If all three acts of "Madame Butterfly" had gone as well as the last act on Saturday night at the Kennedy Center, it would have been a far more exciting and moving performance.
For a variety of reasons, all the crucial elements in the opera coalesced in the third act, wringing out the intensity and anguish of the tragic finale. John Mauceri, who conducted with the greatest sensitivity throughout the evening, timed every phrase for its ultimate effect. The lighting, which had been ideal in every scene, took on particular poetic impact as Butterfly's last day broke.
But the chief factor that gave the final scene its crushing impact was the acting and singing of Dennis Bailey as Lt. Pinkerton. From his entrance in the first act, Bailey proved, with impressive versatility, that he fits in the large reaches of the Opera House as easily as in the intimate spaces of the Terrace Theater. His voice opened up handsomely in the exchanges with Sharpless and with thrilling color and drama in the love duet. It was in the final act, however, that his strengths as a singing actor filled the stage with a sense of urgency that had been strangely missing in his absence.
The popular opera is one that demands, above everything else, a Butterfly who can shade and shape every phrase while fitting each gesture and each move into an elaborate mosaic. Patricia Wells, singing the title role in the Washington Opera's new production, is a Butterfly still in the chrysalis. From a vocal standpoint, she sings the part well, though she drives her voice dangerously hard in her final farewell to her son. Her offstage high B was a lovely pianissimo, but she does not give the role nearly enough light and shadow in the face of its endless opportunities. Neither her entrance nor her "un bel di" drew notable applause. More nuance is needed at every point.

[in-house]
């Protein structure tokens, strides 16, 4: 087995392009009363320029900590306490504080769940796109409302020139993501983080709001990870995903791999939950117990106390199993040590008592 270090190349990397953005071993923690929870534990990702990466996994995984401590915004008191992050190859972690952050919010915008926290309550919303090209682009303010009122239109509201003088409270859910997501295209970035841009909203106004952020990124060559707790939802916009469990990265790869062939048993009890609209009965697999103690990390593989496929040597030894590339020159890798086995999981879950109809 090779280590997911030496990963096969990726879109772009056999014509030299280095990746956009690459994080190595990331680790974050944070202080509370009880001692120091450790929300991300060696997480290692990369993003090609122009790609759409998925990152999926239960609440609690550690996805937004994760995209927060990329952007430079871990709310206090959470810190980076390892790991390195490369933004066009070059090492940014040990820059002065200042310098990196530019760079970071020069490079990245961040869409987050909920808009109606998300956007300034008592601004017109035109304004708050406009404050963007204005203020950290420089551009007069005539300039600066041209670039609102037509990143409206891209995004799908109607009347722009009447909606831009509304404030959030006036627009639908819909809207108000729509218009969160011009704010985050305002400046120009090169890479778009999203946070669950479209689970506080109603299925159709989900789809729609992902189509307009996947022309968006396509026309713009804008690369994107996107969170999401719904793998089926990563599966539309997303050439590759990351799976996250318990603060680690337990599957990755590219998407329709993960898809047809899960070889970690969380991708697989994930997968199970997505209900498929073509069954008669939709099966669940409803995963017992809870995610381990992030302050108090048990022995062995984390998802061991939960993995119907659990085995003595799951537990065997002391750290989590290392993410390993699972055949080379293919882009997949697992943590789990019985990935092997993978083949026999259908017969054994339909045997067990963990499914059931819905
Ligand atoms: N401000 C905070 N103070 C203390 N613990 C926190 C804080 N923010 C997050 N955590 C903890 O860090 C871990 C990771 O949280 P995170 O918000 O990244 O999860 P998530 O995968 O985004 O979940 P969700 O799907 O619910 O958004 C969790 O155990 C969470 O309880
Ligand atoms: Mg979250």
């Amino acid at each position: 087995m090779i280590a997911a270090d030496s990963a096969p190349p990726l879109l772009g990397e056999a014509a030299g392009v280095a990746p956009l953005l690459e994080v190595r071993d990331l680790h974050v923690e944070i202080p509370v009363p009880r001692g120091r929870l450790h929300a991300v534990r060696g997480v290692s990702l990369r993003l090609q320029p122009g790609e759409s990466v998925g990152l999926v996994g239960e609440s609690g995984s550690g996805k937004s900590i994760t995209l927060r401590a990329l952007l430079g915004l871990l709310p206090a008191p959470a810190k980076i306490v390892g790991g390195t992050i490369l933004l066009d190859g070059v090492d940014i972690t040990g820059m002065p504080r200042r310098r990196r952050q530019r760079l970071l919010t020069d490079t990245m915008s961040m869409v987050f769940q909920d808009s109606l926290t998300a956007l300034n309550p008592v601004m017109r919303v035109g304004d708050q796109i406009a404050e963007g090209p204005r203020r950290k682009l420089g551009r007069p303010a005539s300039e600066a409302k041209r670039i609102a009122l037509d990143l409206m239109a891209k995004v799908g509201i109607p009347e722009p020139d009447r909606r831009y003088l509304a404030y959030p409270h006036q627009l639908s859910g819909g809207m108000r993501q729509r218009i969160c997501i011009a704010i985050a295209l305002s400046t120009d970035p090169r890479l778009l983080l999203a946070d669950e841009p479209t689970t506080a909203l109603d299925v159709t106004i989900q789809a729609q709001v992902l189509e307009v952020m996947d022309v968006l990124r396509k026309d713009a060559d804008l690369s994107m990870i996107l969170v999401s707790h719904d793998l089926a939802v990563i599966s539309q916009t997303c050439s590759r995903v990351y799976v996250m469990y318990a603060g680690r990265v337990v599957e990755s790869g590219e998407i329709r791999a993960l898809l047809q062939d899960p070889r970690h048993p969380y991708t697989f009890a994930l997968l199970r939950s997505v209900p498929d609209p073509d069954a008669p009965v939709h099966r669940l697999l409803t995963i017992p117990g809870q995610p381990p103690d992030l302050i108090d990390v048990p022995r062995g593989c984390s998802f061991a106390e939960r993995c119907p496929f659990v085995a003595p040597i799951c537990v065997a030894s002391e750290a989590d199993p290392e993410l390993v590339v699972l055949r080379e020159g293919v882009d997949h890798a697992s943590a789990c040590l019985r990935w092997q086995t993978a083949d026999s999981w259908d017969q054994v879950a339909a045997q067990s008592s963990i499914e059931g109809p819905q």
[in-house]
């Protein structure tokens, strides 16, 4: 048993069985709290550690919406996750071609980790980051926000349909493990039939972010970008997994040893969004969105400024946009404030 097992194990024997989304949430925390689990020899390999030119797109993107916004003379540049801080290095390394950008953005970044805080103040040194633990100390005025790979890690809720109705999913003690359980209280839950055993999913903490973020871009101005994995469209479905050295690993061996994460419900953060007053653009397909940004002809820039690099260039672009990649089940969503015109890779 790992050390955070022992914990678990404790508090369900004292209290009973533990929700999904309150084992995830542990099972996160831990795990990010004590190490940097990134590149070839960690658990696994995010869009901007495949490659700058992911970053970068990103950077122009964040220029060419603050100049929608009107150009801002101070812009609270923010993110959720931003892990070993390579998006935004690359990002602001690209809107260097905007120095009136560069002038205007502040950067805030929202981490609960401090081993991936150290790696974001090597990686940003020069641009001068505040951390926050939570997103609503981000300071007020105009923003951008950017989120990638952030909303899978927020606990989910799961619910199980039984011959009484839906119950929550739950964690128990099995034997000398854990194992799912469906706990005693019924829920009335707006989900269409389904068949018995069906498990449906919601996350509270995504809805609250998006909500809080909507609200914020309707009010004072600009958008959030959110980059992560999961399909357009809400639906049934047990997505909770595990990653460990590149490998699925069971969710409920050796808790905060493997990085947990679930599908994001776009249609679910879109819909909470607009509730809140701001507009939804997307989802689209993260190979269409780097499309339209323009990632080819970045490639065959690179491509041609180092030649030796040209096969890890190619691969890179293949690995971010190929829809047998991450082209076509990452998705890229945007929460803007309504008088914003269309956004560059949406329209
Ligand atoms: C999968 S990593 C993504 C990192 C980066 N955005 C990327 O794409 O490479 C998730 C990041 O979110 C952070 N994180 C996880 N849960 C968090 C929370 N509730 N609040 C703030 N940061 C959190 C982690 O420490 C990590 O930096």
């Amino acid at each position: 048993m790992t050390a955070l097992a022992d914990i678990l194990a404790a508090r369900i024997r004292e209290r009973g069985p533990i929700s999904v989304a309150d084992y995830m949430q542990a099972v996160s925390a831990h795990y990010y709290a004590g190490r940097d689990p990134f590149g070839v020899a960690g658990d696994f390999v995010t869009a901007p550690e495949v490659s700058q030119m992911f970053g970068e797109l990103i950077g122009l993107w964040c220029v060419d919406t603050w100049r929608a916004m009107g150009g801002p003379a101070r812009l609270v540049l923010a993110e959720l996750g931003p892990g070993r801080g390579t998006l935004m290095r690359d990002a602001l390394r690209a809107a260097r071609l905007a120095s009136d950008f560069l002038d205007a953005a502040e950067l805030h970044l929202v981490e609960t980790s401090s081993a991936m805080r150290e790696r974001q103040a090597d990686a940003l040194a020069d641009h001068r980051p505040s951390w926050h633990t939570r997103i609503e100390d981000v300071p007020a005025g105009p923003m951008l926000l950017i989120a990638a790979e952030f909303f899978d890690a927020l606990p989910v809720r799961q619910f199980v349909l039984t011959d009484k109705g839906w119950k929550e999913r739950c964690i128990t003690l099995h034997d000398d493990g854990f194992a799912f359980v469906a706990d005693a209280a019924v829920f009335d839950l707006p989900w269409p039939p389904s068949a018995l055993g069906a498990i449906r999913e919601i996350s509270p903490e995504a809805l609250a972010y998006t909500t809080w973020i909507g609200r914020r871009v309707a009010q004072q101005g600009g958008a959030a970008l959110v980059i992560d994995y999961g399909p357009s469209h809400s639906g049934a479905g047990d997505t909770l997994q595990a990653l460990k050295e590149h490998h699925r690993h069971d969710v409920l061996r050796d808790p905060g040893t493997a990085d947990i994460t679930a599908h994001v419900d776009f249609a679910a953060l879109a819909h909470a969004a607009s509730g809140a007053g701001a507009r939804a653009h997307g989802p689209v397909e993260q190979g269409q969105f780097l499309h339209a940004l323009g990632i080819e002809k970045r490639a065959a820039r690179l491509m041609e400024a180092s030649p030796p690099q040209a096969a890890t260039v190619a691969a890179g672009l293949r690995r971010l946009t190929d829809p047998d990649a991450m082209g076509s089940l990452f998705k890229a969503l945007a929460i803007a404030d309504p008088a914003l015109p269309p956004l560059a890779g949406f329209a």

At her best when engaging in the dialogues that fill the opera, Wells was fortunate in the skill of her colleagues. She had an excellent Suzuki in Judith Christin, who was another of the decisive forces not only in the third act but throughout the long, taxing second act. Her voice is richly dark and she handles it with finesse.
Richard Stilwell's Sharpless was acted with great skill, especially in the second-act dialogue with Butterfly and throughout the final act. He contributed some lovely quiet singing, but in large passages his voice tended to disappear.
One of the finest moments in "Butterfly," the scene for Prince Yamadori, has rarely been as effectively staged as in Frank Rizzo's handling. Much of its success is due to Joseph Galiano's aristocratic bearing and flair for movement and gesture. That Goro, the marriage broker, is a sleazy character is no news. But Andre Lortie can be congratulated for making the part seem unusually obnoxious. There are, however, better ways to play the part.
Noel Tyl was a properly menacing Bonze and Jeffrey Wells satisfactory as the Imperial Commissioner.
Another reason the last act was so deeply moving was the revelation of the role of Kate Pinkerton, the innocent cause of Butterfly's final grief. The minature role was beautifully handled by Gail Mitchell.
Rizzo's staging varied. The first act was cluttered with too much fussy business and too many new props that failed to achieve what can be dome more simply. The second act went better with a lovely flower scene that was vividly recalled in a stroke of genius in the last seconds of the opera. The third act was triumph, but with strange aberrations. Why have Butterfly and Suzuki wrestling at that door when a half dozen other characters simply walked in and out of the room by using the adjacent steps? It looked silly.
Patricia Collins' lighting deserves highest marks, as do Ming Cho Lee's setting , Zack Brown's costumes, and Charles Elsen's makeup and wigs. John Mauceri, with the utmost in sensitive conducting, drew beautiful playing from the orchestra and expert singing from the chorus.